I don’t sneak into writers’ offices to tuck an overused thesaurus or book of quotes into the back of a bottom desk drawer. (Tempting.) And I don’t borrow their smartphones to surreptitiously delete the social media shortcuts that double as deadline “longcuts.” (Never even occurred to me, I’m sure.) But I do hide things from my writers.
I hide some of the nitty-gritty messiness that goes into editing. No matter how well you prepare them, how quickly and clearly you get your “it’s not as bad as it looks” message to them, some writers will be traumatized and others distracted by the blood-red edits and the gore of tracked changes. Editing is surgery — sometimes cosmetic and sometimes vital — and there’s a reason patients and families are not invited to observe surgery procedures.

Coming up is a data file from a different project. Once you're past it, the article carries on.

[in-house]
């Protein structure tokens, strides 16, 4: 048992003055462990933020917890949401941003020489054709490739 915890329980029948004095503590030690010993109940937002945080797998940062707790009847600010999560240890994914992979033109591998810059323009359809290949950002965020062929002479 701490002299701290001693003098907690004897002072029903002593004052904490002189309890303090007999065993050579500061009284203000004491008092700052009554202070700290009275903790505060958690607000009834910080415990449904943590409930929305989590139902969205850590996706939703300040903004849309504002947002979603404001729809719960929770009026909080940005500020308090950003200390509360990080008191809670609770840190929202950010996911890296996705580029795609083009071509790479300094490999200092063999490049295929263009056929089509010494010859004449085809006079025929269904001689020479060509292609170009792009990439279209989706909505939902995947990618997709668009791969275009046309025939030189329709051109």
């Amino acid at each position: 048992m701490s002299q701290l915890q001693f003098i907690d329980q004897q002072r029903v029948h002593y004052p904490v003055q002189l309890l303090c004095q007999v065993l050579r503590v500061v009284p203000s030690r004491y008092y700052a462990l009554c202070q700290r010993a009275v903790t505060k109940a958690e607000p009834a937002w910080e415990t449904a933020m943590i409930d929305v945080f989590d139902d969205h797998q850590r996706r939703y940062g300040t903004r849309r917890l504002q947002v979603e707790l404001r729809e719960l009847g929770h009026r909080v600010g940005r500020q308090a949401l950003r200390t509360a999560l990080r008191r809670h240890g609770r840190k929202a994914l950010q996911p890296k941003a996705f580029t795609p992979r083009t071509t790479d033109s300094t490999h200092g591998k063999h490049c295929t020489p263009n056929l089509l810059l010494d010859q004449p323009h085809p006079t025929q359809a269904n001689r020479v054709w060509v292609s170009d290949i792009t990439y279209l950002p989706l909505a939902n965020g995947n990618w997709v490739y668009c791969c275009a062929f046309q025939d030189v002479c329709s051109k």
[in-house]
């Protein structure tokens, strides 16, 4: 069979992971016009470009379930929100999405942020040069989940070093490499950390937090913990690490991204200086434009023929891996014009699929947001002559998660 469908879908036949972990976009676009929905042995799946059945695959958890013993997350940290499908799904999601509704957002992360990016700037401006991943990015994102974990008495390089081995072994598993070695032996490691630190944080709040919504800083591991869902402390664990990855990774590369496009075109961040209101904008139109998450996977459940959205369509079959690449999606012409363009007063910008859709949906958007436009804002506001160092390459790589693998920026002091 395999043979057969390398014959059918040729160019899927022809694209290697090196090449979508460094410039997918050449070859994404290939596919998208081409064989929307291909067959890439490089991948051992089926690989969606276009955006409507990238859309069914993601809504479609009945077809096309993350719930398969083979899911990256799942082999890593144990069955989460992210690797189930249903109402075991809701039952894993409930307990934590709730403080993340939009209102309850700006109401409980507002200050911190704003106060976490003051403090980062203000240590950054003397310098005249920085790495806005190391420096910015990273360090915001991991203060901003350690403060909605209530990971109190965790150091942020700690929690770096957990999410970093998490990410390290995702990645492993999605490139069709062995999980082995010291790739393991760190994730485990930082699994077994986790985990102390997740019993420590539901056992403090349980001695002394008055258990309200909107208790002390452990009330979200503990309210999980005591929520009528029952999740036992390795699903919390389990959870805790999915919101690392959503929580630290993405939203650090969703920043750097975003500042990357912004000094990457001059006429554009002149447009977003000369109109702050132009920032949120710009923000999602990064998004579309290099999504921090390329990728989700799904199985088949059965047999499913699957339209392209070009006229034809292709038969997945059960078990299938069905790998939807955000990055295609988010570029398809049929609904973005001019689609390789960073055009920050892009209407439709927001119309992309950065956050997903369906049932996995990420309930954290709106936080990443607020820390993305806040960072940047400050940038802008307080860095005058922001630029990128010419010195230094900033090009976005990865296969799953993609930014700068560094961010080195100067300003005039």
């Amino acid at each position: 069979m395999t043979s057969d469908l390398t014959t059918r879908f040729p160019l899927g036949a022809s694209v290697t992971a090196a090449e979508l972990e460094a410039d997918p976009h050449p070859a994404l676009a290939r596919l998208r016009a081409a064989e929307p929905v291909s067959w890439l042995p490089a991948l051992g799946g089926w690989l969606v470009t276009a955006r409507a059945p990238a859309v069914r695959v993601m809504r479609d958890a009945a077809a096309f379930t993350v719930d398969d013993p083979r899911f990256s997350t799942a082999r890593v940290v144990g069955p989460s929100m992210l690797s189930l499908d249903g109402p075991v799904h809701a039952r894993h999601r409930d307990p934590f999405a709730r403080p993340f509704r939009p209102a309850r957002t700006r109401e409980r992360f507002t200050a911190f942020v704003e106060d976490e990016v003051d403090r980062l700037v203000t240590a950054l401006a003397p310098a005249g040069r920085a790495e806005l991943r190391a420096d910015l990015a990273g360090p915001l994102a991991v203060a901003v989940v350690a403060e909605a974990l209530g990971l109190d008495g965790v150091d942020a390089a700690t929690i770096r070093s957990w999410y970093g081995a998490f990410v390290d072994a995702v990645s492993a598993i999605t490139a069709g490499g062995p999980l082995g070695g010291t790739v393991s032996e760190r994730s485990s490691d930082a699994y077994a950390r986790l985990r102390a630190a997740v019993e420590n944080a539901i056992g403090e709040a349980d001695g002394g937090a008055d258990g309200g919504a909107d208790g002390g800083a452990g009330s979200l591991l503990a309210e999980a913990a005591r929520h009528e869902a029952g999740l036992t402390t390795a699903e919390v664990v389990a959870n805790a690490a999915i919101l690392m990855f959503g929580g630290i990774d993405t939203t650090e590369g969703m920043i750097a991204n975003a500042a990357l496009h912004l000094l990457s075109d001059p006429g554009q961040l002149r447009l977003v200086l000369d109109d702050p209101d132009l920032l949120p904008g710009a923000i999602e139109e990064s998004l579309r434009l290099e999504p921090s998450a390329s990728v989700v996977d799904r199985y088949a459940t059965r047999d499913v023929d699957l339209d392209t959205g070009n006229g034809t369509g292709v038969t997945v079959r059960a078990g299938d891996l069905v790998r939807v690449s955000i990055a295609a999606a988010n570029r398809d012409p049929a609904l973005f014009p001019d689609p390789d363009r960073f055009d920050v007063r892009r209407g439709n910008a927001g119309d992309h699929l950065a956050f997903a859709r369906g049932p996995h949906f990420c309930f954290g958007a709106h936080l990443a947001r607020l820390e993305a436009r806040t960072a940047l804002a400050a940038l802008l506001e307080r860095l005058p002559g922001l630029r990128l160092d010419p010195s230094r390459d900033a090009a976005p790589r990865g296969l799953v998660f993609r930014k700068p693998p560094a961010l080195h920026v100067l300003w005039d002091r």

As a proponent of open communication and mutual respect in the author-editor relationship, it took me awhile to come around to silent (untracked) edits. I now use them often, but strategically and only after fully explaining them to my writers.*
An author who is a double-spacer between sentences? Mention it once, silently fix it thereafter. A writer who italicizes every other sentence for emphasis? Mention it once, silently fix it thereafter. Same goes for correcting the Director of Vanity Capitalization or the author who spells out nine hundred and ninety-nine numbers in all the wrong contexts.
Sometime it’s best to hide some things from your writers. Selective tracking controls the editorial bleeding, helping writers focus on the vital parts of the edit. My recommendation: put Ctrl+Shift+E** in your regular editing arsenal and get used to toggling the tracking on and off.